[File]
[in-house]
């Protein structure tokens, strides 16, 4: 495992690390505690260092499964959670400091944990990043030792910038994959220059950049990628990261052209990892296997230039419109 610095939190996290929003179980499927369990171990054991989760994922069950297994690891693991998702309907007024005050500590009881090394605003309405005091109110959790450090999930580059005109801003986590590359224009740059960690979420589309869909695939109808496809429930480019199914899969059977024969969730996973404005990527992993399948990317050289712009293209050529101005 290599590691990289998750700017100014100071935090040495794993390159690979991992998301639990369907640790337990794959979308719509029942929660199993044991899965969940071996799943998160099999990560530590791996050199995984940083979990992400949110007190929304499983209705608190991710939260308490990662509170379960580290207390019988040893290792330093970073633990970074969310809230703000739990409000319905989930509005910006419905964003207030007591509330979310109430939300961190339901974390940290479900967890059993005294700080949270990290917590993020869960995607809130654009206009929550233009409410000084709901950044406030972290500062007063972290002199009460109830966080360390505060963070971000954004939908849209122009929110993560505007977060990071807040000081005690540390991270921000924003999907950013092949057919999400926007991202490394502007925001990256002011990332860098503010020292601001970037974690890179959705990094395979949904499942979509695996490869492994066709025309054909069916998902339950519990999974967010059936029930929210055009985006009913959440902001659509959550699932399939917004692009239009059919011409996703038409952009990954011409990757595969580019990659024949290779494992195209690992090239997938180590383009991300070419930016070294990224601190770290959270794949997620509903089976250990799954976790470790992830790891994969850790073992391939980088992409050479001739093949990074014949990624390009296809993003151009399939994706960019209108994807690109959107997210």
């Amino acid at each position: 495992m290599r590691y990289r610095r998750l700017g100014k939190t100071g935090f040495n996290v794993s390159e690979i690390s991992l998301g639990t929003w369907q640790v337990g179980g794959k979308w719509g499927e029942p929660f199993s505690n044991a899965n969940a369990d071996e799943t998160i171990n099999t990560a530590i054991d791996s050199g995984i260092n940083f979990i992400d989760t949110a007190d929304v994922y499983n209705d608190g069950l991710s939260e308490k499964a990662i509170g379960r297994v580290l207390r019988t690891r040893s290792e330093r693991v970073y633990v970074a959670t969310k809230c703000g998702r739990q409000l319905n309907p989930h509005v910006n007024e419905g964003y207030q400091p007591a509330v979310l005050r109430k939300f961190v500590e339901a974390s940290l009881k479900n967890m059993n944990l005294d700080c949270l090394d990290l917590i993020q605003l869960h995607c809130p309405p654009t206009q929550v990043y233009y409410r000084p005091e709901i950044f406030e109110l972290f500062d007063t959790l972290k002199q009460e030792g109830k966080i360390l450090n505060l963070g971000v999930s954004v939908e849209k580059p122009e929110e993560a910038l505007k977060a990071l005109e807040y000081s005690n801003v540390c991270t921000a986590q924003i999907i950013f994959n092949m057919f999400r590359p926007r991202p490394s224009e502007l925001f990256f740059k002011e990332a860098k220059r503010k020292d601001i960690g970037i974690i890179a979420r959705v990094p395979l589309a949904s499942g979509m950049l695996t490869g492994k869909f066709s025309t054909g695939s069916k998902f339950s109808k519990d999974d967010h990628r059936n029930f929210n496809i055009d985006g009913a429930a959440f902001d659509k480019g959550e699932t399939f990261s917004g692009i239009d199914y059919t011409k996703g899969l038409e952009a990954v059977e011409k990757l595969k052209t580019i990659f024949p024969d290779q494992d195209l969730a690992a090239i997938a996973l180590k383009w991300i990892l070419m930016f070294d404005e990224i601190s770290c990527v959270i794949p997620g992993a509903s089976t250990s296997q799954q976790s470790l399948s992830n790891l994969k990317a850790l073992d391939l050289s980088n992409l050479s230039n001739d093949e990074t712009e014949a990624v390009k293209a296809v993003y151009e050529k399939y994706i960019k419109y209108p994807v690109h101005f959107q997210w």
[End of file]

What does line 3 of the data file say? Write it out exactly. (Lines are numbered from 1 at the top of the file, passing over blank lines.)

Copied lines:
């Amino acid at each position: 495992m290599r590691y990289r610095r998750l700017g100014k939190t100071g935090f040495n996290v794993s390159e690979i690390s991992l998301g639990t929003w369907q640790v337990g179980g794959k979308w719509g499927e029942p929660f199993s505690n044991a899965n969940a369990d071996e799943t998160i171990n099999t990560a530590i054991d791996s050199g995984i260092n940083f979990i992400d989760t949110a007190d929304v994922y499983n209705d608190g069950l991710s939260e308490k499964a990662i509170g379960r297994v580290l207390r019988t690891r040893s290792e330093r693991v970073y633990v970074a959670t969310k809230c703000g998702r739990q409000l319905n309907p989930h509005v910006n007024e419905g964003y207030q400091p007591a509330v979310l005050r109430k939300f961190v500590e339901a974390s940290l009881k479900n967890m059993n944990l005294d700080c949270l090394d990290l917590i993020q605003l869960h995607c809130p309405p654009t206009q929550v990043y233009y409410r000084p005091e709901i950044f406030e109110l972290f500062d007063t959790l972290k002199q009460e030792g109830k966080i360390l450090n505060l963070g971000v999930s954004v939908e849209k580059p122009e929110e993560a910038l505007k977060a990071l005109e807040y000081s005690n801003v540390c991270t921000a986590q924003i999907i950013f994959n092949m057919f999400r590359p926007r991202p490394s224009e502007l925001f990256f740059k002011e990332a860098k220059r503010k020292d601001i960690g970037i974690i890179a979420r959705v990094p395979l589309a949904s499942g979509m950049l695996t490869g492994k869909f066709s025309t054909g695939s069916k998902f339950s109808k519990d999974d967010h990628r059936n029930f929210n496809i055009d985006g009913a429930a959440f902001d659509k480019g959550e699932t399939f990261s917004g692009i239009d199914y059919t011409k996703g899969l038409e952009a990954v059977e011409k990757l595969k052209t580019i990659f024949p024969d290779q494992d195209l969730a690992a090239i997938a996973l180590k383009w991300i990892l070419m930016f070294d404005e990224i601190s770290c990527v959270i794949p997620g992993a509903s089976t250990s296997q799954q976790s470790l399948s992830n790891l994969k990317a850790l073992d391939l050289s980088n992409l050479s230039n001739d093949e990074t712009e014949a990624v390009k293209a296809v993003y151009e050529k399939y994706i960019k419109y209108p994807v690109h101005f959107q997210w």